More than two-thirds of US households with traditional individual retirement accounts (IRAs) have a strategy for managing their income and assets in retirement, and two-thirds of those have taken at least three steps to develop their strategy, according to a new Investment Company Institute (ICI) survey.
These households’ planning strategies include:
- Reviewing asset allocation (72%)
- Determining retirement expenses (67%)
- Developing a retirement income plan (65%)
- Setting aside emergency funds (57%)
- Determining when to take Social Security benefits (54%)
The study, “The Role of IRAs in US Households’ Saving for Retirement, 2019,” also found that traditional IRA-owning households sought information from a variety of sources when developing their retirement income and asset management strategy. Among those households with a strategy:
- 74% consulted a professional financial adviser
- 24% used a website
- 24% consulted with friends or family
- 22% consulted a book or article in a magazine or newspaper
- 7% used a financial software package
“Representing one-third of total US retirement market assets, IRAs are a critically important savings vehicle used by more than 46 million American households to prepare for retirement,” said Sarah Holden, ICI’s senior director of retirement and investor research. “ICI data show that traditional IRA–owning households protect their nest eggs by researching and developing strategies to effectively manage their savings and income in retirement.”
The study also found that 59% of US households with traditional IRAs in mid-2019, or 21 million US households, had accounts that included rollover assets from employer-sponsored retirement plans.
When asked about their most recent rollover, the vast majority (86%) of these households reported that they had transferred the entire retirement plan account balance into the traditional IRA, rather than withdrawing any portion of the account.
Nearly nine in 10 traditional IRA-owning households with rollovers made their most recent rollover in 2000 or later, including 63% who made their most recent rollover since 2010.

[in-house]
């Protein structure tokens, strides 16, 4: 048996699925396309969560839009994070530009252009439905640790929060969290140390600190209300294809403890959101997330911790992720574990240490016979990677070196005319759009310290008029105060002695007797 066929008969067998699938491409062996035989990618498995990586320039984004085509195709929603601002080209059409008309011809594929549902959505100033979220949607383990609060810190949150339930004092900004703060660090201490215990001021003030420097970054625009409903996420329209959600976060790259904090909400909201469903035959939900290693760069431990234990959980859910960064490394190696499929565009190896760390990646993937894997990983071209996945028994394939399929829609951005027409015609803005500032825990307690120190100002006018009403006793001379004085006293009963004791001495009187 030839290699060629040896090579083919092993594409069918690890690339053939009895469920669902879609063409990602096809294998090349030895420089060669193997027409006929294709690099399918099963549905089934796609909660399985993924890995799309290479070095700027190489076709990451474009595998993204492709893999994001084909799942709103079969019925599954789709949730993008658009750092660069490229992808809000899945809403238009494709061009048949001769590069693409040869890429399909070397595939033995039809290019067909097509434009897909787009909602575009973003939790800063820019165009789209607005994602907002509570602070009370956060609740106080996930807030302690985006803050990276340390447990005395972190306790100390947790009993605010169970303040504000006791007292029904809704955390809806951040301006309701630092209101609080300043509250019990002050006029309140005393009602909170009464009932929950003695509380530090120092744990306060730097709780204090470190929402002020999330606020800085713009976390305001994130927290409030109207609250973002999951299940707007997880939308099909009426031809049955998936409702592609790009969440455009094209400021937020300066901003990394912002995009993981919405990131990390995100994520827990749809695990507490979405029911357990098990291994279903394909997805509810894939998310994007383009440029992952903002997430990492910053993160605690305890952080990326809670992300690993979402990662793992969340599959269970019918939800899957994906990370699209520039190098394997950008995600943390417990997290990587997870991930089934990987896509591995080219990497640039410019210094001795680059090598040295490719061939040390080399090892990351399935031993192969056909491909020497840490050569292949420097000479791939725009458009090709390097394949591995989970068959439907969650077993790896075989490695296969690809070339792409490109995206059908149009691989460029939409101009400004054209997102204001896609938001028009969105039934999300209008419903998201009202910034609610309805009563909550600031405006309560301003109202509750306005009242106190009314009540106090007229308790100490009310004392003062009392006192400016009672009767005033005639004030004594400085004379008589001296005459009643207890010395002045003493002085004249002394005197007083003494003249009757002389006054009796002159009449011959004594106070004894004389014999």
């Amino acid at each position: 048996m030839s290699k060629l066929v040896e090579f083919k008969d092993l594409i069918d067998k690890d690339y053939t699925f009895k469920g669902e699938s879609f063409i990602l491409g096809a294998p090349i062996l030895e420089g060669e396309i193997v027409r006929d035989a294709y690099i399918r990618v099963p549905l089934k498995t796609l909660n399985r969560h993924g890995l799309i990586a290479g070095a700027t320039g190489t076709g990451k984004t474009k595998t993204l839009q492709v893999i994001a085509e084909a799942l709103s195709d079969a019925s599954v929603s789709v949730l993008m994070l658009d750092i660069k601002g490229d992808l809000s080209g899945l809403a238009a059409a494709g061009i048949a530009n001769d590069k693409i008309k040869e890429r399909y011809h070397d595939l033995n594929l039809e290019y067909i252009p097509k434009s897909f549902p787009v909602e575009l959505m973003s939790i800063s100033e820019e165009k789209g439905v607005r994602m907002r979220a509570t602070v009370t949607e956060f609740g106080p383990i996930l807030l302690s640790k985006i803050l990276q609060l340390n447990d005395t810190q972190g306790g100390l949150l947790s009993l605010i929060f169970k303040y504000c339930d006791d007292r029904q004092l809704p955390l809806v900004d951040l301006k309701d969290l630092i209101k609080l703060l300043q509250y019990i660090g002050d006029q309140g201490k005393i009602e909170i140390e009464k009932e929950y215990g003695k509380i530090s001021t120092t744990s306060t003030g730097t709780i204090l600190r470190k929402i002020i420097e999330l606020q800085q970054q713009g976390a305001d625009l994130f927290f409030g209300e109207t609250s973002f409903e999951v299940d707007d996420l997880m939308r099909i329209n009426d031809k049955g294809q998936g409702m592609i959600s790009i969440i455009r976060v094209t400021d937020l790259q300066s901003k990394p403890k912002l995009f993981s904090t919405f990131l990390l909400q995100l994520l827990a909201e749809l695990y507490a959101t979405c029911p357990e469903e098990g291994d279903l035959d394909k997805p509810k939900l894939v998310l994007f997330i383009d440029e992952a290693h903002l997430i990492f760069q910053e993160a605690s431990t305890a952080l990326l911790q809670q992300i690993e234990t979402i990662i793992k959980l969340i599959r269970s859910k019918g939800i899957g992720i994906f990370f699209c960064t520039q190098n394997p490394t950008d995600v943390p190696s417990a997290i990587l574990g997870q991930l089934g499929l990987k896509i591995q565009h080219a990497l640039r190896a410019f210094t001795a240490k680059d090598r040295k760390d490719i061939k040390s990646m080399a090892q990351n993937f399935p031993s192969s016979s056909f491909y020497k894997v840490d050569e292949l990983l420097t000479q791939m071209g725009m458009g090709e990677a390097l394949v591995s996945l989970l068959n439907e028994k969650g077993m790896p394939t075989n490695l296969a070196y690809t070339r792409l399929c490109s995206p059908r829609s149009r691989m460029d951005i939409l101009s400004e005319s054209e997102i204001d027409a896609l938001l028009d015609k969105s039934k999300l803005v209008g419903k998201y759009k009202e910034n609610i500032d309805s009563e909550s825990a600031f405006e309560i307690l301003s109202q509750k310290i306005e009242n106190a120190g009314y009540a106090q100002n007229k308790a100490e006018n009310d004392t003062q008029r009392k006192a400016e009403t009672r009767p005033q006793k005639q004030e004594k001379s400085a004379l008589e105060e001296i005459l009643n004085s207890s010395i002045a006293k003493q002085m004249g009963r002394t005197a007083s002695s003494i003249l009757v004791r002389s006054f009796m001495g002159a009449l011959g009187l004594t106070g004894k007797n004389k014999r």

Other key findings of the report include:
- More than one-third of US households owned IRAs in mid-2019. More than 60% of all US households had either retirement plans through work or IRAs, or both. More than eight in 10 IRA-owning households also had accumulations in employer-sponsored retirement plans.
- More than one-quarter of US households owned traditional IRAs in mid-2019. Traditional IRAs were the most common type of IRA owned (owned by 28.1% of US households), followed by Roth IRAs (owned by 19.4%) and employer-sponsored IRAs (owned by 6.1%).
- Traditional IRA-owning households with rollovers cite multiple reasons for rolling over their retirement plan assets into traditional IRAs. The three most common primary reasons for rolling over were “not wanting to leave assets behind at the former employer” (25%), “wanting to preserve the tax treatment of the savings” (17%), and “wanting to consolidate assets” (17%).
- Retirees made most of the traditional IRA withdrawals in tax year 2018. Eighty-eight percent of households that made traditional IRA withdrawals were retired. Only 5% of traditional IRA-owning households headed by individuals younger than 59 took withdrawals.
“The Role of IRAs in US Households’ Saving for Retirement, 2019” includes data from ICI’s IRA Owners Survey and ICI’s Annual Mutual Fund Shareholder Tracking Survey.
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